Wednesday, July 11, 2018

Circe by Madeline Miller

Circe
by Madeline Miller

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Just released: April 10, 2018
Publisher: Little, Brown and Company
Genre: Fantasy, Mythology, Retelling
Hardback: 400
Rating: 5

First sentence(s):
When I was born, the name for what I was did not exist.

In the house of Helios, god of the sun and mightiest of the Titans, a daughter is born. But Circe is a strange child--not powerful, like her father, nor viciously alluring like her mother. Turning to the world of mortals for companionship, she discovers that she does possess power--the power of witchcraft, which can transform rivals into monsters and menace the gods themselves.

Threatened, Zeus banishes her to a deserted island, where she hones her occult craft, tames wild beasts and crosses paths with many of the most famous figures in all of mythology, including the Minotaur, Daedalus and his doomed son Icarus, the murderous Medea, and, of course, wily Odysseus.

But there is danger, too, for a woman who stands alone, and Circe unwittingly draws the wrath of both men and gods, ultimately finding herself pitted against one of the most terrifying and vengeful of the Olympians. To protect what she loves most, Circe must summon all her strength and choose, once and for all, whether she belongs with the gods she is born from, or the mortals she has come to love.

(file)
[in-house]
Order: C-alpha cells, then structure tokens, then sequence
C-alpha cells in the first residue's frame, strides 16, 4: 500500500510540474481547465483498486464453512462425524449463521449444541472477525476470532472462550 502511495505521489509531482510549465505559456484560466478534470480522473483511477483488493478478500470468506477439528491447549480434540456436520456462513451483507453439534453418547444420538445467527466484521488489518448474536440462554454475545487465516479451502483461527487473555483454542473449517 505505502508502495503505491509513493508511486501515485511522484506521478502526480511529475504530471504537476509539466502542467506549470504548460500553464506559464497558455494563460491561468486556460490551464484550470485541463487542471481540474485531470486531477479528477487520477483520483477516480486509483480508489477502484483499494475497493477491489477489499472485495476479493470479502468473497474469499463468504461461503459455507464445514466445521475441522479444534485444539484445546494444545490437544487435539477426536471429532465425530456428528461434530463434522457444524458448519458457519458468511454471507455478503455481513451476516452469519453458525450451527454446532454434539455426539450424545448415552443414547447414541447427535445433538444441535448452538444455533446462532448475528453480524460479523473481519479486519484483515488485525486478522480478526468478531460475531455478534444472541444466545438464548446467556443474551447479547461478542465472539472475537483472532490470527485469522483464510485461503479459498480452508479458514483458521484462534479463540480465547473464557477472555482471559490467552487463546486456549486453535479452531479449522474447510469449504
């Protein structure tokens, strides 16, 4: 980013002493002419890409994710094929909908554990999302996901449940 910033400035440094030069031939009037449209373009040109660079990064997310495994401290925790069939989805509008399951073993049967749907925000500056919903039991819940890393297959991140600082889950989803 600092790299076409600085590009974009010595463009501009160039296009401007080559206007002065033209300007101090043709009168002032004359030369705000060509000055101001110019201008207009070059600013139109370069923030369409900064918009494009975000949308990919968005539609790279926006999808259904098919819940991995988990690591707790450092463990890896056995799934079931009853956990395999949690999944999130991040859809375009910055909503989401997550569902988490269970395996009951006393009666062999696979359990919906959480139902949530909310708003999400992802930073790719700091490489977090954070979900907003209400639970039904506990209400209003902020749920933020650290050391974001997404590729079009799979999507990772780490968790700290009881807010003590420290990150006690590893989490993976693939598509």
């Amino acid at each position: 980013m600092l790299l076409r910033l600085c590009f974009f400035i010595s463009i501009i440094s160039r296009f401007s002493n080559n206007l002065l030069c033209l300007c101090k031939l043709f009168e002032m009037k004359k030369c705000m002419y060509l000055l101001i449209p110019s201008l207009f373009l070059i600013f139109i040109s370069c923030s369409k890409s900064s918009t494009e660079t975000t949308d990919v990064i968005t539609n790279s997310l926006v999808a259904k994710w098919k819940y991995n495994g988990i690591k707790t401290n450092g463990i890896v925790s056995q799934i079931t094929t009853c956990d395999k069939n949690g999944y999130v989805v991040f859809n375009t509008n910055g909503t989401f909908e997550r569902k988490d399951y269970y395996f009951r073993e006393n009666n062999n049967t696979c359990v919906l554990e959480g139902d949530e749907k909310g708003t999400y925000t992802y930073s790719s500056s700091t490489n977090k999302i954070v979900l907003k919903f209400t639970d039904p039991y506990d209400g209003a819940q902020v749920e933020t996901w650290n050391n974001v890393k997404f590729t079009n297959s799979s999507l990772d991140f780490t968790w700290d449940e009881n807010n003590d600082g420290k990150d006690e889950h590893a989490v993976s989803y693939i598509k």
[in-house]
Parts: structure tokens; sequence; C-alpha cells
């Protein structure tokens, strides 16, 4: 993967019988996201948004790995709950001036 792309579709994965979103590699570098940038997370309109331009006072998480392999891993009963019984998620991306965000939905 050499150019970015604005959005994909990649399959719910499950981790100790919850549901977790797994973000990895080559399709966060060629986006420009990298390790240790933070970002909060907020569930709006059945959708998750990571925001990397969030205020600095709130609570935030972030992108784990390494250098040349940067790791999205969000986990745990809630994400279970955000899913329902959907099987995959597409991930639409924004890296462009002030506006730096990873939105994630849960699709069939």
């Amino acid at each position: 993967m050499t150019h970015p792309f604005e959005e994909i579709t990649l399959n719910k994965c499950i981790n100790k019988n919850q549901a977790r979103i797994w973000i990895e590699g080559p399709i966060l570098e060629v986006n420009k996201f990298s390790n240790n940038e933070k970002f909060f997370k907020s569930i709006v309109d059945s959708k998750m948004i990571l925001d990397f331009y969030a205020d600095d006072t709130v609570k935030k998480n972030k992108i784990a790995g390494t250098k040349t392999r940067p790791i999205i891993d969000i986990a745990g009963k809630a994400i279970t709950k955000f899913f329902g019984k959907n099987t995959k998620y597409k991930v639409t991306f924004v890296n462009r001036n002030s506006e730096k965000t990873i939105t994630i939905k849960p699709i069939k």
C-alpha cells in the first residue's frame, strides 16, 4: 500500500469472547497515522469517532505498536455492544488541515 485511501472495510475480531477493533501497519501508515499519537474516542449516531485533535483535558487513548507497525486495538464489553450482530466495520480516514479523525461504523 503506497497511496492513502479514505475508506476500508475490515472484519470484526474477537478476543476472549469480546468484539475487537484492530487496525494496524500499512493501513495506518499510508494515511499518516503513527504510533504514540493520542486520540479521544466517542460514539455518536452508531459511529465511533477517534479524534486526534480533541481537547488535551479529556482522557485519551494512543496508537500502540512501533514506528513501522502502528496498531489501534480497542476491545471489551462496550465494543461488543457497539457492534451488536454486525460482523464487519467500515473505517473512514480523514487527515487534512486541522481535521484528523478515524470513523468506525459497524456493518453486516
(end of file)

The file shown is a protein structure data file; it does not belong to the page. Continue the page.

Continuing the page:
With unforgettably vivid characters, mesmerizing language and page-turning suspense, Circe is a triumph of storytelling, an intoxicating epic of family rivalry, palace intrigue, love and loss, as well as a celebration of indomitable female strength in a man's world.


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My two-bits:

Loved the storytelling style of this lesser known goddess/witch. I liked how Circe and her perspective were presented in a colorful and engaging way - not your usual historical mythological tale that can be a bit unfeeling.

Loved seeing Circe in a different light to the point of feeling empathetic.

~*~

* part of Rooster Summer Reading Challenge 2018 (here)

2 comments:

  1. I love when you get to see characters in different lights. It makes the character seem more dynamic.

    ReplyDelete
  2. Now, that does sound great about how the author made Circe's story personable.

    ReplyDelete

 
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